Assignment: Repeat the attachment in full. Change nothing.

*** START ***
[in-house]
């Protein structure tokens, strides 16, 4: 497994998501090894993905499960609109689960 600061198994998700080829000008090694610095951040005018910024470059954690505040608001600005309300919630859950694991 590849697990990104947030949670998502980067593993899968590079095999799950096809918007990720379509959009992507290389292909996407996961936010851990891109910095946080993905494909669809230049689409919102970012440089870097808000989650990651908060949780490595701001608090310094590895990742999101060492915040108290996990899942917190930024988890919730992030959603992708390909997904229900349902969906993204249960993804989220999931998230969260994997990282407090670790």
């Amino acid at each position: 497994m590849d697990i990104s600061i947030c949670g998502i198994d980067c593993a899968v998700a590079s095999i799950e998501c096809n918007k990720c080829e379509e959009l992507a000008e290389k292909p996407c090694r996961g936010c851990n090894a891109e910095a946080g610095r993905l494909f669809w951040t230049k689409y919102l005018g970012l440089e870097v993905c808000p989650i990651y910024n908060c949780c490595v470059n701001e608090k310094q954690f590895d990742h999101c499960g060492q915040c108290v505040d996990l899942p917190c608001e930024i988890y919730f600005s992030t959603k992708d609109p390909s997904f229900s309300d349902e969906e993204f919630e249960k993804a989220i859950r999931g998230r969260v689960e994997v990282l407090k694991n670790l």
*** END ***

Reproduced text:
[in-house]
């Protein structure tokens, strides 16, 4: 497994998501090894993905499960609109689960 600061198994998700080829000008090694610095951040005018910024470059954690505040608001600005309300919630859950694991 590849697990990104947030949670998502980067593993899968590079095999799950096809918007990720379509959009992507290389292909996407996961936010851990891109910095946080993905494909669809230049689409919102970012440089870097808000989650990651908060949780490595701001608090310094590895990742999101060492915040108290996990899942917190930024988890919730992030959603992708390909997904229900349902969906993204249960993804989220999931998230969260994997990282407090670790």
């Amino acid at each position: 497994m590849d697990i990104s600061i947030c949670g998502i198994d980067c593993a899968v998700a590079s095999i799950e998501c096809n918007k990720c080829e379509e959009l992507a000008e290389k292909p996407c090694r996961g936010c851990n090894a891109e910095a946080g610095r993905l494909f669809w951040t230049k689409y919102l005018g970012l440089e870097v993905c808000p989650i990651y910024n908060c949780c490595v470059n701001e608090k310094q954690f590895d990742h999101c499960g060492q915040c108290v505040d996990l899942p917190c608001e930024i988890y919730f600005s992030t959603k992708d609109p390909s997904f229900s309300d349902e969906e993204f919630e249960k993804a989220i859950r999931g998230r969260v689960e994997v990282l407090k694991n670790l």